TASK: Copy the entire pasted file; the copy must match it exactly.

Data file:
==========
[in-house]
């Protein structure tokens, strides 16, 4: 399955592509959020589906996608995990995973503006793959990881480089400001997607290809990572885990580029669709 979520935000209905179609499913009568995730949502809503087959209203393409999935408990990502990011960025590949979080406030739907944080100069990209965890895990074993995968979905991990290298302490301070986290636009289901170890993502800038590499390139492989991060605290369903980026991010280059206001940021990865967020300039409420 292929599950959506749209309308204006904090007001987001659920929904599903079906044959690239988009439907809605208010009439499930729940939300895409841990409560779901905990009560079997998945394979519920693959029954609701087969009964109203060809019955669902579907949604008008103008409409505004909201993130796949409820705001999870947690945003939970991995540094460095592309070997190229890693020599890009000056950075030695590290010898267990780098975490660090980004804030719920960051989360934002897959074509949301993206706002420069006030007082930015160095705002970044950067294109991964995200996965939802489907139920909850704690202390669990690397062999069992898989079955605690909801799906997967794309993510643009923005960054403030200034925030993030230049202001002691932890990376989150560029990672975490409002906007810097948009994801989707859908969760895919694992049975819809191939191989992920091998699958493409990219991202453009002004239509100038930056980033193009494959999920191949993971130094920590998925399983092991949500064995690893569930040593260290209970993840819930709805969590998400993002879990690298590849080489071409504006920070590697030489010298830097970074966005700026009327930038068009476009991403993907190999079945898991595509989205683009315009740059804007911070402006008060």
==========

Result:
[in-house]
């Protein structure tokens, strides 16, 4: 399955592509959020589906996608995990995973503006793959990881480089400001997607290809990572885990580029669709 979520935000209905179609499913009568995730949502809503087959209203393409999935408990990502990011960025590949979080406030739907944080100069990209965890895990074993995968979905991990290298302490301070986290636009289901170890993502800038590499390139492989991060605290369903980026991010280059206001940021990865967020300039409420 292929599950959506749209309308204006904090007001987001659920929904599903079906044959690239988009439907809605208010009439499930729940939300895409841990409560779901905990009560079997998945394979519920693959029954609701087969009964109203060809019955669902579907949604008008103008409409505004909201993130796949409820705001999870947690945003939970991995540094460095592309070997190229890693020599890009000056950075030695590290010898267990780098975490660090980004804030719920960051989360934002897959074509949301993206706002420069006030007082930015160095705002970044950067294109991964995200996965939802489907139920909850704690202390669990690397062999069992898989079955605690909801799906997967794309993510643009923005960054403030200034925030993030230049202001002691932890990376989150560029990672975490409002906007810097948009994801989707859908969760895919694992049975819809191939191989992920091998699958493409990219991202453009002004239509100038930056980033193009494959999920191949993971130094920590998925399983092991949500064995690893569930040593260290209970993840819930709805969590998400993002879990690298590849080489071409504006920070590697030489010298830097970074966005700026009327930038068009476009991403993907190999079945898991595509989205683009315009740059804007911070402006008060």